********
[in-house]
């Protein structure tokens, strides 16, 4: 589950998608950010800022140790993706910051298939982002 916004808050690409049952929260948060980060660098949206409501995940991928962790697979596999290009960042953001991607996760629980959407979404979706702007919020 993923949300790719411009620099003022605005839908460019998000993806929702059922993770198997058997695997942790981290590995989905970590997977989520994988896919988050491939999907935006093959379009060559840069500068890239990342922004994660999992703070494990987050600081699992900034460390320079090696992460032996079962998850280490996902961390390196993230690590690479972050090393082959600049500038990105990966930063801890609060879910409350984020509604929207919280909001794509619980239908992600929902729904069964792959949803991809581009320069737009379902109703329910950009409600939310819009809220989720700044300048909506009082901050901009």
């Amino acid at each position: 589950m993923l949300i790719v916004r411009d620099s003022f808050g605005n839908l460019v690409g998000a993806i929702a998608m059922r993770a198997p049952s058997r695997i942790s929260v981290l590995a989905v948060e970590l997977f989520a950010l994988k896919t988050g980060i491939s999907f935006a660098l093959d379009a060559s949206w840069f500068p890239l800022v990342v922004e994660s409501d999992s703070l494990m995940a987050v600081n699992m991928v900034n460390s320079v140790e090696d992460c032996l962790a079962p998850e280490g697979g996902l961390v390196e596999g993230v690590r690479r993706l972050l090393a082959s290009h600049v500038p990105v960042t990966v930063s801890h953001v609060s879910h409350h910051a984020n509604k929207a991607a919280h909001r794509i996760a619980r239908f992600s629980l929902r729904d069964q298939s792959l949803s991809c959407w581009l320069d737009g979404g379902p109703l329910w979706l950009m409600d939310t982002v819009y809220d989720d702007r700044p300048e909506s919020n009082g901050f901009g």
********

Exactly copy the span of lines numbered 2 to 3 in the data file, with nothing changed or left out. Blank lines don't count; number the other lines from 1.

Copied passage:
């Protein structure tokens, strides 16, 4: 589950998608950010800022140790993706910051298939982002 916004808050690409049952929260948060980060660098949206409501995940991928962790697979596999290009960042953001991607996760629980959407979404979706702007919020 993923949300790719411009620099003022605005839908460019998000993806929702059922993770198997058997695997942790981290590995989905970590997977989520994988896919988050491939999907935006093959379009060559840069500068890239990342922004994660999992703070494990987050600081699992900034460390320079090696992460032996079962998850280490996902961390390196993230690590690479972050090393082959600049500038990105990966930063801890609060879910409350984020509604929207919280909001794509619980239908992600929902729904069964792959949803991809581009320069737009379902109703329910950009409600939310819009809220989720700044300048909506009082901050901009």
């Amino acid at each position: 589950m993923l949300i790719v916004r411009d620099s003022f808050g605005n839908l460019v690409g998000a993806i929702a998608m059922r993770a198997p049952s058997r695997i942790s929260v981290l590995a989905v948060e970590l997977f989520a950010l994988k896919t988050g980060i491939s999907f935006a660098l093959d379009a060559s949206w840069f500068p890239l800022v990342v922004e994660s409501d999992s703070l494990m995940a987050v600081n699992m991928v900034n460390s320079v140790e090696d992460c032996l962790a079962p998850e280490g697979g996902l961390v390196e596999g993230v690590r690479r993706l972050l090393a082959s290009h600049v500038p990105v960042t990966v930063s801890h953001v609060s879910h409350h910051a984020n509604k929207a991607a919280h909001r794509i996760a619980r239908f992600s629980l929902r729904d069964q298939s792959l949803s991809c959407w581009l320069d737009g979404g379902p109703l329910w979706l950009m409600d939310t982002v819009y809220d989720d702007r700044p300048e909506s919020n009082g901050f901009g």